Given some of the big-money contracts GM Steve Yzerman has handed out this summer — namely those to Steve Stamkos, Victor Hedman and Alex Killorn — the Kucherov negotiations are definitely ones to keep an eye on.

    Talks ongoing between Wild and Dumba, meeting expected soon

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    There’s just one piece of business left for Minnesota this summer — a new contract for RFA defenseman Matt Dumba.

    And it sounds like that piece of business will soon be attended to.

    From the Star-Tribune:

    There have been ongoing talks between Wild assistant GM Brent Flahr and [Dumba’s] agent Craig Oster.

    The two are expected to meet face to face in Calgary at the Hockey Canada camp.

    Dumba, the former No. 7 overall pick, just wrapped his entry-level deal, coming off a campaign in which he set career highs in games played (81), goals (10) and points (26).

    He also notched a pair of assists in the Wild’s six-game loss to Dallas in the playoffs.

    Dumba, 22, did see his name surface in trade talks this season. There was a report in late January that he was the return piece in a potential swap for Tampa Bay’s Jonathan Drouin, and he’s been tied to teams looking for a blueline upgrade.

    A good puck mover with offensive skills — and a right-handed shot — Dumba is definitely a commodity. What’s more, logic suggests the Wild could opt to move him, given the long-term financial commitments to fellow defensemen Ryan Suter (signed through 2025 at $7.53 million), Jonas Brodin (2021 at $4.16M), Jared Spurgeon (2020, $5.18M) and Marco Scandella (2020, $4M).

    Minnesota has some other young defensive prospects in the system, too.

    There’s former Gophers standout Mike Reilly, Miami of Ohio product Louis Belpedio and Gustav Olofsson, the 46th overall pick in ’13 that’s been honing his game in AHL Iowa (and made his NHL debut last season).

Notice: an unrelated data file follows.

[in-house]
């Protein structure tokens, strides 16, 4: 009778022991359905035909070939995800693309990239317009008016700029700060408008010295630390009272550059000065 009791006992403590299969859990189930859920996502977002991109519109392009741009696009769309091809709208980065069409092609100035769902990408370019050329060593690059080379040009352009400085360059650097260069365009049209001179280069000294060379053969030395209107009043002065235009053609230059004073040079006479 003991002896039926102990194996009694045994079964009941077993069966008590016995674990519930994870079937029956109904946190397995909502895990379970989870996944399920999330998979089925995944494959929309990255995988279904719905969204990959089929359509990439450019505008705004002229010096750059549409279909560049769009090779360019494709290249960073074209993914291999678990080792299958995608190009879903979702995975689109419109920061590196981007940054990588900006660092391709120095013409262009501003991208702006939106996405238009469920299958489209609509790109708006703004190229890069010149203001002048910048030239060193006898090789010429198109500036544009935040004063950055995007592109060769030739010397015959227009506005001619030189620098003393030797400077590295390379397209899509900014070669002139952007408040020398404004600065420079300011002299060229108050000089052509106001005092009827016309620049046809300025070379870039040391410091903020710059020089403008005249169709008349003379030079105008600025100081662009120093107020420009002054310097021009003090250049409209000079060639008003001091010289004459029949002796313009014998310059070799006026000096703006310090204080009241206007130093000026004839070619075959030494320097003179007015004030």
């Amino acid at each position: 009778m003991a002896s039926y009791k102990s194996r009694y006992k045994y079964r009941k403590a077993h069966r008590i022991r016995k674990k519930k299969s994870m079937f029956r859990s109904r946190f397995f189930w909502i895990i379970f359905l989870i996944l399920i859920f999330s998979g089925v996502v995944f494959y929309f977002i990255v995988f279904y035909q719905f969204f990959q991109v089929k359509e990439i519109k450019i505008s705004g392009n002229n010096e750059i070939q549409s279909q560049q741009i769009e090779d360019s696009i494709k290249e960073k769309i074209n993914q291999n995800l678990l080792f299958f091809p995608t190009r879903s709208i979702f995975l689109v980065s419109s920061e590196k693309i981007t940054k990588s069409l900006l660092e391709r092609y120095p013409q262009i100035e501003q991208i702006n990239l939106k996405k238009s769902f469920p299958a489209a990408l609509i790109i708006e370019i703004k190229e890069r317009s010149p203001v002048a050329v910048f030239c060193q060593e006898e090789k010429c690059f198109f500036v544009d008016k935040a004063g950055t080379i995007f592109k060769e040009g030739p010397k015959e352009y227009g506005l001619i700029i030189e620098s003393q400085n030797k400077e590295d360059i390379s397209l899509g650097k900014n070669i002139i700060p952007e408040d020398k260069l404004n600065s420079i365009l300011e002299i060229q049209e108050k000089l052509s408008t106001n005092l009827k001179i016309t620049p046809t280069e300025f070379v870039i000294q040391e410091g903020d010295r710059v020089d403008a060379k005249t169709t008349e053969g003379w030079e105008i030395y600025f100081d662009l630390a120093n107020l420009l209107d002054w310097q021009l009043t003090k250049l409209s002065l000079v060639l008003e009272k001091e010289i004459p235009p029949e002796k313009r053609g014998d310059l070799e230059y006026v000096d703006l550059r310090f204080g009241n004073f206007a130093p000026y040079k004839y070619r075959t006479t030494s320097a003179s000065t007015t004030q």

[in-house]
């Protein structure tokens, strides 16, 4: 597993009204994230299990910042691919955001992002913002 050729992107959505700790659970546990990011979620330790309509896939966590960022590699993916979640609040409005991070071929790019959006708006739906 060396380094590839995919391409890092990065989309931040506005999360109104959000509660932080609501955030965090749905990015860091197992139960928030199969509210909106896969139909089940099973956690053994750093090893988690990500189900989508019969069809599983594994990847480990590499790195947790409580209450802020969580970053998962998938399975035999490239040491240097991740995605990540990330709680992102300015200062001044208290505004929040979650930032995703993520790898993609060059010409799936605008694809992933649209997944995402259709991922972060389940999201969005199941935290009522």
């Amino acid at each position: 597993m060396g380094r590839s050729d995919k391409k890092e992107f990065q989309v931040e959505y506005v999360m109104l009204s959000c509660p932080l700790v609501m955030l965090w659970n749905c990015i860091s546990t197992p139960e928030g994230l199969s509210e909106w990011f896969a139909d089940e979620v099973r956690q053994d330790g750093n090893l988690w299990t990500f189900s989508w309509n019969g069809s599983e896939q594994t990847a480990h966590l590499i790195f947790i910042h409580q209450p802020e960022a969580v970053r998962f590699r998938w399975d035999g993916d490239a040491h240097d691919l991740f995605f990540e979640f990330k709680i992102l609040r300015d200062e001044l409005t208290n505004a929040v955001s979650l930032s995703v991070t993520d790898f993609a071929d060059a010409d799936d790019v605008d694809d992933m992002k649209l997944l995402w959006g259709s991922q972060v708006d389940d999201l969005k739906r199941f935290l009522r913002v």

The Wild are in control of the Dumba situation and can slow play negotiations, possibly while re-exploring trade scenarios. Don’t forget the Bruins are still in search of the “transitional” defenseman they desperately want.

    But should things go the expected way and Dumba re-signs in Minnesota, the Star-Tribune said a bridge deal is the “likeliest” outcome.

    Journeyman enforcer Rosehill signs with Scottish team

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    Noted pugilist Jay Rosehill has followed in the footsteps of his fellow tough guys, and will try his hand overseas.

    Specifically, in the United Kingdom.

    On Tuesday, the EIHL’s Scottish-based outfit in Braehead — the Clan — announced it had signed Rosehill for the upcoming campaign. The move comes after the 31-year-old spent each of the last two seasons with Philly’s AHL affiliate in Lehigh Valley.

    Though he’s slowed down in recent years, Rosehill has long been known as an extremely active fighter. At no time was this more evident than during the ’08-09 campaign, when he fought a staggering 33 times (yeah, thirty-three) while playing for AHL Norfolk.

    Rosehill last played in the NHL during the ’13-14 campaign, scoring two goals in 34 games for the Flyers — while racking up 90 PIM.

    Here’s an example of some of his most famous handiwork:

    As mentioned above, the EIHL has landed a few notable ex-NHL fighters. Cam Janssen, Kevin Westgarth, Paul Bissonnette and Tom Sestito have all played there.

     

     

    Veteran d-man Foster retires, moves into coaching

    UNIONDALE, NY - DECEMBER 13:  Kurtis Foster #26 of the Minnesota Wild looks on during their NHL game against the New York Islanders on December 13, 2005 at Nassau Coliseum in Uniondale, New York.  The Wild defeated the Islanders 4-3.  (Photo by Jim McIsaac/Getty Images)
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    Kurtis Foster, who appeared in over 400 games during a 10-year NHL career, is hanging up his skates to enter the next phase of his hockey life — coaching.

    Foster, 34, has rejoined his former junior team in OHL Peterborough as an assistant coach, per the Examiner. The decision comes after Foster spent the last three years playing overseas in the KHL and, most recently, in the German League.

    The 40th overall pick in 2000, Foster is often remembered for a horrific leg break while playing for Minnesota during the 2007-08 campaign, in which his femur was shattered by Torrey Mitchell after Mitchell tried to prevent an icing call.

    The severity of the collision and Foster’s injury — he underwent emergency surgery, nearly bled out and almost lost his leg — prompted an immediate rule tweak from the NHL, and has since been viewed as a catalyst for the league’s adoption of no-touch icing.

    Impressively, Foster recovered from the broken femur to post a career-high 42 points in 74 games with the Lightning in ’09-10.

    In addition to the Wild and Bolts, Foster spent time with the Thrashers, Oilers, Ducks, Devils and Flyers.